While the claim is mostly false, the tiny bit of it that's true—dark net markets did facilitate some opioid sales, and some people overdosed as a result—works in favor of law enforcement, even if this bust does nothing to change overdose rates. Most of the reports on the bust that I've seen ran with the DOJ's claim. Would we see different media reports if Sessions had, more accurately, announced the takedown of a major supplier of marijuana, LSD, and MDMA? Almost certainly. Regardless, any site that hosts sales of opioids or opiates going forward will get short shrift from the media and a hard look from law enforcement.
2. Features that made it easy for laypersons to use dark net markets made it easy for law enforcement to find them.
Buying drugs on the dark net is not easy. You need to download the Tor browser, find the weird-looking .onion address for the market, buy and launder a cryptocurrency, and then arrange shipping. Each step is complicated, particularly if you want to obscure your trail. But AlphaBay and Hansa made the last step—the hardest step—way too easy.
To arrange shipping, buyers have to share instructions and a shipping address with a vendor. If operational security had been the highest priority, the sites would have required all users to set up their own PGP keys, which is a recommended best practice among encryption advocates. The buyer would post that anonymized public key in his or her user profile. The vendors and buyers would communicate by encrypting their own messages and using public PGP keys.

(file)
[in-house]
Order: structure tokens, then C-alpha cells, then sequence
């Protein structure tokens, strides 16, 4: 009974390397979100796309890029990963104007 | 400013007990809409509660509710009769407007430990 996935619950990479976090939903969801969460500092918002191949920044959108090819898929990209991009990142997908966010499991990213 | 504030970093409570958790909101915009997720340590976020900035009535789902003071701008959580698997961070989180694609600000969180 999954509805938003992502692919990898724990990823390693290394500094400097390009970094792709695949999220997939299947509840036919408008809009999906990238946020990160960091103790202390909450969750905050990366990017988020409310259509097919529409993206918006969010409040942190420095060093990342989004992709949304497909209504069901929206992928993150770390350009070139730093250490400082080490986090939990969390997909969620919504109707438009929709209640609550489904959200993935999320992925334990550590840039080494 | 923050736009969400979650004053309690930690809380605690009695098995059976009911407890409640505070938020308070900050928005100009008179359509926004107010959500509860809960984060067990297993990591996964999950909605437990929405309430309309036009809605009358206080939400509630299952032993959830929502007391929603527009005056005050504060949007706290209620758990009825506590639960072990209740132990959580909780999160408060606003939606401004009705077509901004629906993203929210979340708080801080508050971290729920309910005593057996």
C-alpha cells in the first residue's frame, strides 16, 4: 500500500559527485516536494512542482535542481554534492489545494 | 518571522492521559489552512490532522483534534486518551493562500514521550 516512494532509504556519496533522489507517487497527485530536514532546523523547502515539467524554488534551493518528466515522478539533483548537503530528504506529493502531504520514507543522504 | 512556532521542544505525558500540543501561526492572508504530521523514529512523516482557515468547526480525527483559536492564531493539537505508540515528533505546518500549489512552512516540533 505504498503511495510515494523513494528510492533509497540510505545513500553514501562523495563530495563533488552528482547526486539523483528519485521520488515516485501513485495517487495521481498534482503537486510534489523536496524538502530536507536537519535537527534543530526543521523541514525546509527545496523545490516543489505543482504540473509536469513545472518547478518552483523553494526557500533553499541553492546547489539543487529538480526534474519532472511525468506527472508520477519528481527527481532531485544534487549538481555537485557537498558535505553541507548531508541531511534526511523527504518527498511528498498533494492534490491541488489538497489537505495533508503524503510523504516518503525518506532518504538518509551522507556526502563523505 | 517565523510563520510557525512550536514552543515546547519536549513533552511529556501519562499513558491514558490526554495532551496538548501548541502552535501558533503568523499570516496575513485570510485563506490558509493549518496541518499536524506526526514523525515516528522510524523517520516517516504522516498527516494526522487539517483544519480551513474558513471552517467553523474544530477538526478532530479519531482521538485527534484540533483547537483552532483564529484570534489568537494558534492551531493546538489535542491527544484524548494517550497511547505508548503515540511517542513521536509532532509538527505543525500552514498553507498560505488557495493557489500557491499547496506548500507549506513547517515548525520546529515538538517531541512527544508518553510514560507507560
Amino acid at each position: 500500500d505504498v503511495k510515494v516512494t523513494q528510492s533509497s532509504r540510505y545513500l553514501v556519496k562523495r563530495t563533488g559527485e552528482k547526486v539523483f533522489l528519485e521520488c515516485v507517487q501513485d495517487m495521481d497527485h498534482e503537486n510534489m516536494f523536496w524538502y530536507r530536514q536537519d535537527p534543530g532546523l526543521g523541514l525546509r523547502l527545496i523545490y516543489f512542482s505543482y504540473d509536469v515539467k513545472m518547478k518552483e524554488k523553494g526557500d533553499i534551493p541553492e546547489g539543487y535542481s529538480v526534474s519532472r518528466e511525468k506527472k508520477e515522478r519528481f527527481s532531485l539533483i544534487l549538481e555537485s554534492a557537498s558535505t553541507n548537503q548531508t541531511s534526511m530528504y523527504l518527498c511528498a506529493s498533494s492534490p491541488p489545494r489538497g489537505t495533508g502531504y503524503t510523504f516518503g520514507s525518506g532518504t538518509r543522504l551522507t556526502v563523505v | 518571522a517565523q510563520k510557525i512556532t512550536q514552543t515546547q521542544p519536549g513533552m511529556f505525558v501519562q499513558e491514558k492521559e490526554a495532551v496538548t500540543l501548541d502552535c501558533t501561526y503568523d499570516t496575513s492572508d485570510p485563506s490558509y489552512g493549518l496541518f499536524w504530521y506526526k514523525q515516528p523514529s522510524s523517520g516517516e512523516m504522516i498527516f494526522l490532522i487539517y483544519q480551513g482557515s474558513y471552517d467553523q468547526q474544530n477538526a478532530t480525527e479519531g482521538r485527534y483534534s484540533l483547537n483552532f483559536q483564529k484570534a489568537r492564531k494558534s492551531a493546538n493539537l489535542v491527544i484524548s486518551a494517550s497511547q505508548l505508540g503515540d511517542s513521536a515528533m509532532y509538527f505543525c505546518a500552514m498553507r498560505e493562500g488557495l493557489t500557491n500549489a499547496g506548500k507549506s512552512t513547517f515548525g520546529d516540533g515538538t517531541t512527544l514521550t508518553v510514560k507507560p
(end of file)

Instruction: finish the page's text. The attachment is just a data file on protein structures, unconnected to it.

But that's a lot of steps for someone who just wants to buy a gram or two of cocaine, an ounce of marijuana, or a couple doses of LSD or MDMA. Hell, even the guy who invented PGP doesn't use it. So both Hansa and AlphaBay provided simpler options: Buyers could send the message containing their address completely unencrypted, or they could just check a box that allowed AlphaBay or Hansa to handle the encryption.
Messaging features meant to simplify the user experience enabled the Dutch National Police to immediately read all unencrypted messages stored on Hansa's server and to hack the vendor PGP option so that all messages could be decrypted and read before the vendor received them. That means any people who used Hansa after June 20 without using their own PGP setups to encrypt their addresses are now, or soon will be, a known quantity to law enforcement in their home countries.
3. Law enforcement groups are likely using drug forums to understand and execute operations.
Last week's indictment referenced Reddit, which hosts several forums dedicated to specific dark net markets as well as the dark net economy writ large. That police see Reddit as a valuable way to build a case isn't news; the feds sought to unmask five different users while prosecuting their case against Silk Road several years back.